Sex-specific IKAS activation in rabbit ventricles with drug-induced QT prolongation


      Female sex is a known risk factor for drug-induced long QT syndrome (diLQTS). We recently demonstrated a sex difference in apamin-sensitive small-conductance Ca2+-activated K+ current (IKAS) activation during β-adrenergic stimulation.


      The purpose of this study was to test the hypothesis that there is a sex difference in IKAS in the rabbit models of diLQTS.


      We evaluated the sex difference in ventricular repolarization in 15 male and 22 female Langendorff-perfused rabbit hearts with optical mapping techniques during atrial pacing. HMR1556 (slowly activating delayed rectifier K+ current [IKs] blocker), E4031 (rapidly activating delayed rectifier K+ current [IKr] blocker) and sea anemone toxin (ATX-II, late Na+ current [INaL] activator) were used to simulate types 1-3 long QT syndrome, respectively. Apamin, an IKAS blocker, was then added to determine the magnitude of further QT prolongation.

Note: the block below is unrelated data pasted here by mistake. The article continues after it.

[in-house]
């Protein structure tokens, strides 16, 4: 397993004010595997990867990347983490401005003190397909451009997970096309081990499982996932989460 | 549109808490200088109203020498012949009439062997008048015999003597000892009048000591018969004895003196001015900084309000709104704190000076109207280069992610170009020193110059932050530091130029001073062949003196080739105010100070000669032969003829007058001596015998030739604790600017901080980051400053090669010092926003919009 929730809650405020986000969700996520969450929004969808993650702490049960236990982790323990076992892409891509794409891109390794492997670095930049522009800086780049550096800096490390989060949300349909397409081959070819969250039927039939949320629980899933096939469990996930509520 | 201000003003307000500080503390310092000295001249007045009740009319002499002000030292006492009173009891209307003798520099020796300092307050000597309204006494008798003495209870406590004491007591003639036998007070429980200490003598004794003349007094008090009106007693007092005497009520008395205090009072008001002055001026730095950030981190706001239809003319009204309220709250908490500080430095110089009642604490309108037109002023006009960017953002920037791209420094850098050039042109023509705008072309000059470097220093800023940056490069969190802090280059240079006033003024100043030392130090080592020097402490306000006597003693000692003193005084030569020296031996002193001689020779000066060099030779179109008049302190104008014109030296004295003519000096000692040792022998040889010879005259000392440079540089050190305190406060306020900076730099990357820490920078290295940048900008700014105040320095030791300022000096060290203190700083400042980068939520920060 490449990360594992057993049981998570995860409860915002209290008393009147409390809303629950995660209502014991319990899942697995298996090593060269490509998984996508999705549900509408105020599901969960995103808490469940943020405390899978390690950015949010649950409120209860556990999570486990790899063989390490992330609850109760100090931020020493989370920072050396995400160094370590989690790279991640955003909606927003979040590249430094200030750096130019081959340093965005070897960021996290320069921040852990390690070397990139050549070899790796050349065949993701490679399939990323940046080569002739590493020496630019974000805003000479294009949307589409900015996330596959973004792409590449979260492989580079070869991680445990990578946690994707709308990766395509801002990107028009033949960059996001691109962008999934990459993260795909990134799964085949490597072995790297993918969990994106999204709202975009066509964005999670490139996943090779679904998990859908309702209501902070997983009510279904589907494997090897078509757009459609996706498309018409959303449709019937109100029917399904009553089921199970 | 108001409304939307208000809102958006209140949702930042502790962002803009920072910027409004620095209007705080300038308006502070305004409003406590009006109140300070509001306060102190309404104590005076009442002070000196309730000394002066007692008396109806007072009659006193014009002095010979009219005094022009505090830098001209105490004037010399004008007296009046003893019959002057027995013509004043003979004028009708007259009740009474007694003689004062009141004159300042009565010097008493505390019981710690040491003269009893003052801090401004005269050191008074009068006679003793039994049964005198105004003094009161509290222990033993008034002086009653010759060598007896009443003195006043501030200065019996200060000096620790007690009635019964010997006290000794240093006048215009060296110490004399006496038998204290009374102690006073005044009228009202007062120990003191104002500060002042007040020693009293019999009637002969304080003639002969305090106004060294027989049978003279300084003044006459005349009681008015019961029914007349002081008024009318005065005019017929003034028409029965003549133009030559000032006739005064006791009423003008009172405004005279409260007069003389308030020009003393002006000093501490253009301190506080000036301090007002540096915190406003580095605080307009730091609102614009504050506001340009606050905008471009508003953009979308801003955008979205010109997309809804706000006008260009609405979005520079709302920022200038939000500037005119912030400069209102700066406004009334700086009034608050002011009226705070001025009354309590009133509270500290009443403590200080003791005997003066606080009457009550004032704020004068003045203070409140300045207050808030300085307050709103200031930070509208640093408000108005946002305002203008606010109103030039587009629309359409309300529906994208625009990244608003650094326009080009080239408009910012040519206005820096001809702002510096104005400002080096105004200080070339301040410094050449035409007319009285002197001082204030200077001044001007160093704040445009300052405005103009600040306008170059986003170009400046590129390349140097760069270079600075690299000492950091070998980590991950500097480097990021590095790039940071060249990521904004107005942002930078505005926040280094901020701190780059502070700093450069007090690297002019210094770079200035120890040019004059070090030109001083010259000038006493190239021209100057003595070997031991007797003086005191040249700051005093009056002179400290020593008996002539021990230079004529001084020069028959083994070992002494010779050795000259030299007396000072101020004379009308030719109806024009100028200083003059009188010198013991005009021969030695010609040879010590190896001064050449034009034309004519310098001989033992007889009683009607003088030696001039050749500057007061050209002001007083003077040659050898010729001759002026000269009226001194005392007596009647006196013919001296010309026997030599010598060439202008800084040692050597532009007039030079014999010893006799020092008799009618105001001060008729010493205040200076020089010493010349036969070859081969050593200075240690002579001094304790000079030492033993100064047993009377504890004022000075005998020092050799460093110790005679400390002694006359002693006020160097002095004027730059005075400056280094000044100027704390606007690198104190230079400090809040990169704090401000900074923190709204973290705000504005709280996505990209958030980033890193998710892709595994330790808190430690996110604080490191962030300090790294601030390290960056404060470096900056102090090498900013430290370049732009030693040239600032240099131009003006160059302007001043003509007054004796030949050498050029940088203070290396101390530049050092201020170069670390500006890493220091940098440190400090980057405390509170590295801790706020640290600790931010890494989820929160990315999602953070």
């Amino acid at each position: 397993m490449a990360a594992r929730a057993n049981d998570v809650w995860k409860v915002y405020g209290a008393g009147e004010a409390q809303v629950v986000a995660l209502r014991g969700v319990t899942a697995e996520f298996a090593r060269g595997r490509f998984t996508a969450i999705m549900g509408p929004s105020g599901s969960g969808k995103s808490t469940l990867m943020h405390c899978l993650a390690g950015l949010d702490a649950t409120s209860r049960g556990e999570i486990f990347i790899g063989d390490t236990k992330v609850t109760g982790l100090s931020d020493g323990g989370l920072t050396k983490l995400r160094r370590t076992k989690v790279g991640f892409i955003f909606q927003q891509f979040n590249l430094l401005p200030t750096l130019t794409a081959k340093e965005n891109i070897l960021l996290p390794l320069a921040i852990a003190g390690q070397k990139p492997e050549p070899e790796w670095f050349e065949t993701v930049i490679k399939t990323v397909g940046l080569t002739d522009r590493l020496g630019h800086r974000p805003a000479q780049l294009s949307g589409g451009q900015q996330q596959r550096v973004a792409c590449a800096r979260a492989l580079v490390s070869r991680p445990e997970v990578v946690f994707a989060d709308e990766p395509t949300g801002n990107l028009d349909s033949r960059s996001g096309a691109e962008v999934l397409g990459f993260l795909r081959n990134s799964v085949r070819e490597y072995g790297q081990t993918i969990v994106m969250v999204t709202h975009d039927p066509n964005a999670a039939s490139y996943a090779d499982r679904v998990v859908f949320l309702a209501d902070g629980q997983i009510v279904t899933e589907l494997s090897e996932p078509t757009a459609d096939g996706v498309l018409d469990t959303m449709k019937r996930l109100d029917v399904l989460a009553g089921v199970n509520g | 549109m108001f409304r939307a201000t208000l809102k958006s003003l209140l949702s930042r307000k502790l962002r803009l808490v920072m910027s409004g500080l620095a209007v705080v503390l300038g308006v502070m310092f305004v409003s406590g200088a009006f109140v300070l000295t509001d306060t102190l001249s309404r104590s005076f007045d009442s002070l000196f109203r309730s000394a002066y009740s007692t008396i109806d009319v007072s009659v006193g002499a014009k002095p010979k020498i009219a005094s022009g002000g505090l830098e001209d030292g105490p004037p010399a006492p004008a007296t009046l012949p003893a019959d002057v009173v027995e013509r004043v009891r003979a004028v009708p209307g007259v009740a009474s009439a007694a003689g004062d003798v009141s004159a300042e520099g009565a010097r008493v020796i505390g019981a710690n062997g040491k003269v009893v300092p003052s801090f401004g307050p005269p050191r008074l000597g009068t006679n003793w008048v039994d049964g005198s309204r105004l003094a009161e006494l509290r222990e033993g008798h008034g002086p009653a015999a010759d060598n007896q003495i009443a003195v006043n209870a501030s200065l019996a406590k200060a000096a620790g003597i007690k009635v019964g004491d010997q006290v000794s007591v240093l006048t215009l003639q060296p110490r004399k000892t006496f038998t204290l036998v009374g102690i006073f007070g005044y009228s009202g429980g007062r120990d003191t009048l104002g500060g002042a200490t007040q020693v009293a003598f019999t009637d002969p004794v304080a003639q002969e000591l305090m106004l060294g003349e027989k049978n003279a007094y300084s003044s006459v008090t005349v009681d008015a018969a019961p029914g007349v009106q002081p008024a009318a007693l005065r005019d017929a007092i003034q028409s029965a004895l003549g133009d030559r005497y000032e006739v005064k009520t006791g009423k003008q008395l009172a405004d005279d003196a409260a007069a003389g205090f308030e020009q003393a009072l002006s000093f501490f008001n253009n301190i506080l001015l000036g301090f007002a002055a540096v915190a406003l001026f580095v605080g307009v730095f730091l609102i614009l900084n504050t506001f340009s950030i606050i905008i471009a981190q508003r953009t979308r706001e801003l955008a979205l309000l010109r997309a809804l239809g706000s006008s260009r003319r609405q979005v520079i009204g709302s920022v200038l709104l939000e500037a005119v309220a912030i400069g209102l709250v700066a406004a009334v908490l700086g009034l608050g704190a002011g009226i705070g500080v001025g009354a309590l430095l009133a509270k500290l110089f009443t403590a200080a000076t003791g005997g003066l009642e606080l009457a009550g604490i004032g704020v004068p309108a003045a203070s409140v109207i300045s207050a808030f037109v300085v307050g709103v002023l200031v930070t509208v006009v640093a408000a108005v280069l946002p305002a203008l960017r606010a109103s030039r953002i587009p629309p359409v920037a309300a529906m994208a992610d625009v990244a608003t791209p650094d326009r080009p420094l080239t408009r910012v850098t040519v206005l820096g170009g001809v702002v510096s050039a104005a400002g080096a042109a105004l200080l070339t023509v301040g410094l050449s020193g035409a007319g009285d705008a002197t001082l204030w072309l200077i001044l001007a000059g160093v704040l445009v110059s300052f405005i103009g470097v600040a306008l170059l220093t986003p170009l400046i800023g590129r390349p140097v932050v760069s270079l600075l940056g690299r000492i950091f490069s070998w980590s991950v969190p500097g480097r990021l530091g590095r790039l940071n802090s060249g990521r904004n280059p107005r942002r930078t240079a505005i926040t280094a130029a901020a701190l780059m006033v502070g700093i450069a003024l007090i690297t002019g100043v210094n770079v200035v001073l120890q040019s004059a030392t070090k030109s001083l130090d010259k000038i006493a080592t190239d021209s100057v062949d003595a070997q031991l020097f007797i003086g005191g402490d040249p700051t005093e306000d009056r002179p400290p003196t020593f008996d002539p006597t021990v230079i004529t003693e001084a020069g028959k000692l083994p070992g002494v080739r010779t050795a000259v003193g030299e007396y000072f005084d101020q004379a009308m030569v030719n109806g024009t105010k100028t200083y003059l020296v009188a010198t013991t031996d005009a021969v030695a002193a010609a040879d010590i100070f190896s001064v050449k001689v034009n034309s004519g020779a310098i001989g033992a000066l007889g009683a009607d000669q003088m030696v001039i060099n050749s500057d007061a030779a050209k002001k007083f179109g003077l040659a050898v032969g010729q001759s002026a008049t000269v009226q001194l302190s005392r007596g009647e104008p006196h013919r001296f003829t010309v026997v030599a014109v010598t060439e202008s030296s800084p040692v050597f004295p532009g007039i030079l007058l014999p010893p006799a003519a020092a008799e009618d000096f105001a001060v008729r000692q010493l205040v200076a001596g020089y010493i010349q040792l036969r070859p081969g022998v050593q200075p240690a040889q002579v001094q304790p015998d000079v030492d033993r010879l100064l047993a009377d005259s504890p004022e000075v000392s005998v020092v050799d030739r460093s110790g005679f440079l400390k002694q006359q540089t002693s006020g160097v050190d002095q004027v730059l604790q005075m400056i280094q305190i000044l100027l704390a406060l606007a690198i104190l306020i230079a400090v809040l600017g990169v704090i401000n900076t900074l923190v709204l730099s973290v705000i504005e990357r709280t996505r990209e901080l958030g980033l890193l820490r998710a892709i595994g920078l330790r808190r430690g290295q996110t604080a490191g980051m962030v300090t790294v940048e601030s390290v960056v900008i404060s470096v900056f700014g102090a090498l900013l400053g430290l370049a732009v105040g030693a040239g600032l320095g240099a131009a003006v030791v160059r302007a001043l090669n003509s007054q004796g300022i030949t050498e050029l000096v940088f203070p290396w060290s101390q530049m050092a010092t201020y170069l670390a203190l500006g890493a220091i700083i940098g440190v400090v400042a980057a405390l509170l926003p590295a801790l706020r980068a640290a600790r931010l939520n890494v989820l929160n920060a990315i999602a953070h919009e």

HMR1556, E4031, and ATX-II led to the prolongation of action potential duration at 80% repolarization (APD80) in both male and female ventricles at pacing cycle lengths of 300–400 ms. Apamin further prolonged APD80 (pacing cycle length 350 ms) from 187.8±4.3 to 206.9±7.1 (P=.014) in HMR1556-treated, from 209.9±7.8 to 224.9±7.8 (P=.003) in E4031-treated, and from 174.3±3.3 to 188.1±3.0 (P=.0002) in ATX-II–treated female hearts. Apamin did not further prolong the APD80 in male hearts. The Cai transient duration (CaiTD) was significantly longer in diLQTS than baseline but without sex differences. Apamin did not change CaiTD.


      We conclude that IKAS is abundantly increased in female but not in male ventricles with diLQTS. Increased IKAS helps preserve the repolarization reserve in female ventricles treated with IKs and IKr blockers or INaL activators.


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